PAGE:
In the spirit of the New Deal and "a chicken in every pot", I would have installed a geothermal heating/cooling system for every home in America.
First, some U.S. census data. In 2001 there were 107 million households in the U.S. http://www.eia.doe.gov/emeu/recs/recs97_hc/t1_4a.html
It is estimated that there are now 114 million households in the U.S. broken down as follows:
78.5 million (1 family dwellings)
10.1 million (2-4 family dwellings)
18.1 million (5+ family dwellings)
7.2 million (mobile homes)
For the first phase of the project we'll need to discount the mobile homes for now (as geothermal systems are buried into the ground and the vast majority of mobile homes rely on electric heating).
This leaves us with 106.8 million dwellings to provide a geothermal system with.
What is a geotheremal heating/cooling system?
Here it is in layman's terms. The temperature of the earth just 6 feet below the surface is a consistent 55F year round. That means that it's warmer than the air temperature in the winter and cooler than the air temperature in the summer.
A geothermal HVAC unit is a nearly perfect system. It uses the earth's soil year-round to heat your home in the winter and cool your home in the winter. You reduce carbon output by burning less fossil fuels and you increase your budget by purchasing less energy from your corrupt utility company.
Pipes connecting the water heater are drilled into the ground and are the returned to the heater.
In the winter, cold water is heated by the earth's 55F soil and is used to help heat the home.
In the summer, the system naturally works in reverse, using the Earth's 55F soil to cool the house.
The expected energy savings are 70% for heating and 50% for cooling. This proposal combats at least four major issues facing us today:
1. Puts Millions to work in
A.) High-skilled jobs designing the systems
B.) Medium-skilled jobs installing the systems
C.) Low-skilled jobs manufacturing the systems.
2. Puts Billions in the pockets of Americans who would now have lower utility costs.
3. Helps the planet's ecology by offsetting America's daily carbon output.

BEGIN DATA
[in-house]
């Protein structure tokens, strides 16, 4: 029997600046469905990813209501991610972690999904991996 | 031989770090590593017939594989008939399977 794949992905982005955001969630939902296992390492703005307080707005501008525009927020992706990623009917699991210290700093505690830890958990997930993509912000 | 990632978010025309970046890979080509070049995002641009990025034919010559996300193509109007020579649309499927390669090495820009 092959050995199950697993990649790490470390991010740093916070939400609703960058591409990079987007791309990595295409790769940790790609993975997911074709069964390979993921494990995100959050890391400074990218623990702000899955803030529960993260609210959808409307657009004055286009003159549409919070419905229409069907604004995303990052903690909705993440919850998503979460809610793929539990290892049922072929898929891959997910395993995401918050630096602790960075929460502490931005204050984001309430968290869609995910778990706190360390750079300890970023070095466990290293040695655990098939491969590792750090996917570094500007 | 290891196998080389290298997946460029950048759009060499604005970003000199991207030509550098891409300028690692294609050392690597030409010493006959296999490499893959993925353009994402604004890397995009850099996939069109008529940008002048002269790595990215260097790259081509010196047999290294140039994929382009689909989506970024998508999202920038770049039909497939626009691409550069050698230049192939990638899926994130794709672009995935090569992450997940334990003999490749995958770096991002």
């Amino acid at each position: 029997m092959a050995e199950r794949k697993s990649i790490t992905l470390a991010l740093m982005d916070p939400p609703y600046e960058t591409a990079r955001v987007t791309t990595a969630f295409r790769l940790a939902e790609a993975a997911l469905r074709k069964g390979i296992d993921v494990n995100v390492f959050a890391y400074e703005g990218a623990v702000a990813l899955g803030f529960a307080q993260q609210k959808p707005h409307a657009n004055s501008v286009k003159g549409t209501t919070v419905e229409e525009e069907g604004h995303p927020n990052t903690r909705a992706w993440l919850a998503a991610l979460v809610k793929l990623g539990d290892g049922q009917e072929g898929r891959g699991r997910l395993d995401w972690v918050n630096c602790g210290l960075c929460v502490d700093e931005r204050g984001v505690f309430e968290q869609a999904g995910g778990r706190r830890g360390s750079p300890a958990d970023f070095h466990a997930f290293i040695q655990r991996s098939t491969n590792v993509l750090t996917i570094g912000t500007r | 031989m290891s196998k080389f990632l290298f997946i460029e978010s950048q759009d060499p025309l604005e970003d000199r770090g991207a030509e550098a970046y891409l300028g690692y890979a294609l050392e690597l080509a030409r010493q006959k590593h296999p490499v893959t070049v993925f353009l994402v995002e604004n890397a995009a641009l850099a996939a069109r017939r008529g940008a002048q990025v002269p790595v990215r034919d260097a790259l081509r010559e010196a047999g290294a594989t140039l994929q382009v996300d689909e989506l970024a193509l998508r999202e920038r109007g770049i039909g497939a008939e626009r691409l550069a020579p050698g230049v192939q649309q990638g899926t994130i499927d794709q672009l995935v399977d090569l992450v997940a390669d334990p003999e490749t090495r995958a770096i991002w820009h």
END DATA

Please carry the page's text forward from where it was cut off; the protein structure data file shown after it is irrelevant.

4. Re-instates the U.S. as a the world's leader in matters that are righteous and just.
What's all this gonna cost?
The average geothermal system today (including installation) costs roughly $20,000. The majority of the cost is the actual drilling. But as with all major infrastructure projects, there will be deep average discounts due to "economies of scale".
For example, an excavation company may ordinarily charge $9500 for the excavation on a geothermal installation for one house. But if that company were asked to submit bid on an entire block of say 35 houses, the average cost for each excavation may be only $6000 for each excavation. That's called 'economies of scale'. Likewise, the per dwelling cost will be lower for a 50-unit apartment building than it would be for a rural one-family home.
So, for argument's sake lets say that the average (per dwelling) cost on a project of the magnitude will be $12,500.
Take the $787 Billion (that may not stimulate anything but talk of 'what might have been') and DOUBLE it. Yes double it.
Proposed Geothermal Stimulus package: $1.574 Trillion
$12,500 (cost per system) x 106.8 Million dwellings = $1.335 Trillion
Surplus: $239 Billion
Remember those 7.2 Million mobile homes we neglected before? Well each of them gets photovoltaic solar system.
Proposed Mobile Home Solar Stimulus package: $239 Billion
$239 Billion / 7.2 Million mobile homes: $33,194 each
This would pay for a 3,000 kW photovoltaic solar system installed. While I'm not crazy about the current solar products (huge batteries must be disposed of after 15 years) it is far better than the dirty utility company electricity.
If Washington were serious about Reinvesting in America, this is how to do it.